Temporary wastewater treatment plants or emergency wastewater treatment upgrades are often required when old treatment systems fail or require upgrades to meet stricter effluent guidelines. Remtech provides emergency wastewater treatment systems that can be mobilized to your facility within hours to keep you facility in compliance when a new plant is being designed, constructed or simply provide an emergency or permanent upgrade to keep your facility in compliance.
Emergency Wastewater Treatment Systems
Wastewater Treatment Plant Upgrades, Retrofits, and Repairs
Remtech recently demonstrated its emergency pre-treatment facility deployment capabilities for a major food manufacturing facility when their plant began to fail with leaking tanks and non-functional pumps and a DAF system. The temporary treatment system was designed to operate for four months while the new plant was being designed and constructed.
Six (6) 20,000 gal frac tanks were mobilized to provide unit operations for the plant. Raw wastewater was diverted to a primary 20,000 blending tank following an existing rotating screen. An equalization basin was constructed of three (3) frac tanks connected in parallel where the flow was spit equally between the three tanks providing a five hour retention time for flow and concentration equalization.
Mixing was provided in each tank by constructing a fine bubble (50 micron) diffusion system assembled outside each tank that was anchored in each tank by eight (8) 85 pound magnets. Pre-assembled air diffuser heads and feed lines were inserted through a 30" manhole with only 5 universal fittings requiring tightening inside each frac tank. Sixteen (16) diffusers in each tank provided concentration equalization and enough mixing to prevent settling of solids. An existing 5 Hp rotary lobe blower (187 cfm @ 15 psi) provided air that was balanced between the three tanks to provide uniform mixing and oxygen for biological oxidization. Air mixing pilot tests on Remtech’s four diffuser heads on 34” centers required 1.3 cfm air per head at 5 psi to produce a radius of influence of 8 ft. Available air provided three times the air required for mixing and oxidization.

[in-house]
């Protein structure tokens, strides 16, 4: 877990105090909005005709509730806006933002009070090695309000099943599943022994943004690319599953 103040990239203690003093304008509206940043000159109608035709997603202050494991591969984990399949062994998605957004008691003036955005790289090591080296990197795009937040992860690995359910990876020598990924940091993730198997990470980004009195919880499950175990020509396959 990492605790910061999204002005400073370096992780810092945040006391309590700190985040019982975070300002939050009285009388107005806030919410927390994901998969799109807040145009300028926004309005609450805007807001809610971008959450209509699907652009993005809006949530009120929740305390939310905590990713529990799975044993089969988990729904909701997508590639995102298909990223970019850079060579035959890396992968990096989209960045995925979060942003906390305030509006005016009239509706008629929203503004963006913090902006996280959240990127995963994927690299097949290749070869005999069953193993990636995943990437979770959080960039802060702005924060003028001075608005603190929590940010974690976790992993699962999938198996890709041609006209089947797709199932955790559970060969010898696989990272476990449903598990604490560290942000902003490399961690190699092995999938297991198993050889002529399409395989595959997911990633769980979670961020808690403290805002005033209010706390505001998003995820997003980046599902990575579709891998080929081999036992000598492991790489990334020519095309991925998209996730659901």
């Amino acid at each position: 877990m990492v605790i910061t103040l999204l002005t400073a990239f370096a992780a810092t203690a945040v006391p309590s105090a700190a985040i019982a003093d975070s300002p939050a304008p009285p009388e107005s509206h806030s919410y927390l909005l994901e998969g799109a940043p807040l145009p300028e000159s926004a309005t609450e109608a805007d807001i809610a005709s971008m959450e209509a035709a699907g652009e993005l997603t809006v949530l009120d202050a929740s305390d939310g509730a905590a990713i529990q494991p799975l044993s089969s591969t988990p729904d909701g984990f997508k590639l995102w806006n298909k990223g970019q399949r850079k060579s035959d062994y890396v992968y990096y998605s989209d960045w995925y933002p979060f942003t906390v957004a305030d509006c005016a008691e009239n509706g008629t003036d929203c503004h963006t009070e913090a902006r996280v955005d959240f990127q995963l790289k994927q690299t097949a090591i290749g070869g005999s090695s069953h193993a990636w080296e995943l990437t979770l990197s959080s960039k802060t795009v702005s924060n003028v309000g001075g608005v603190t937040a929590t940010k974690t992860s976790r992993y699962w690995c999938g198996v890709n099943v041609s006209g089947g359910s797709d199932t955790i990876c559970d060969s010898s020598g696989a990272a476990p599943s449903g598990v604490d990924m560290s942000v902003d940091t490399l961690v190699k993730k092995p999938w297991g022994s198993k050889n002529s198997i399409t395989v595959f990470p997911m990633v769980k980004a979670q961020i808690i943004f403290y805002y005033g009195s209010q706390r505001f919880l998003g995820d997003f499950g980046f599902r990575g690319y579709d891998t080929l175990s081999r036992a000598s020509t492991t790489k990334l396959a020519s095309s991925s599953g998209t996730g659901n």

Wastewater from the equalization basin flowed through a seven (7) tier 10 ft long serpentine chemical floculation/mixing system constructed out of four-inch schedule 80 PVC that provided a 15 second mixing time between acid/base/alum addition and a PID pH controller. A new 20 micron bubble pump was installed to restore the operation of the dissolved air floatation system. This pump eliminated the need for a compressor, pressure vessel, ejector, and static mixer.
The plant was constructed in phases that allowed the plant to continue to operate and was completed in 15 days.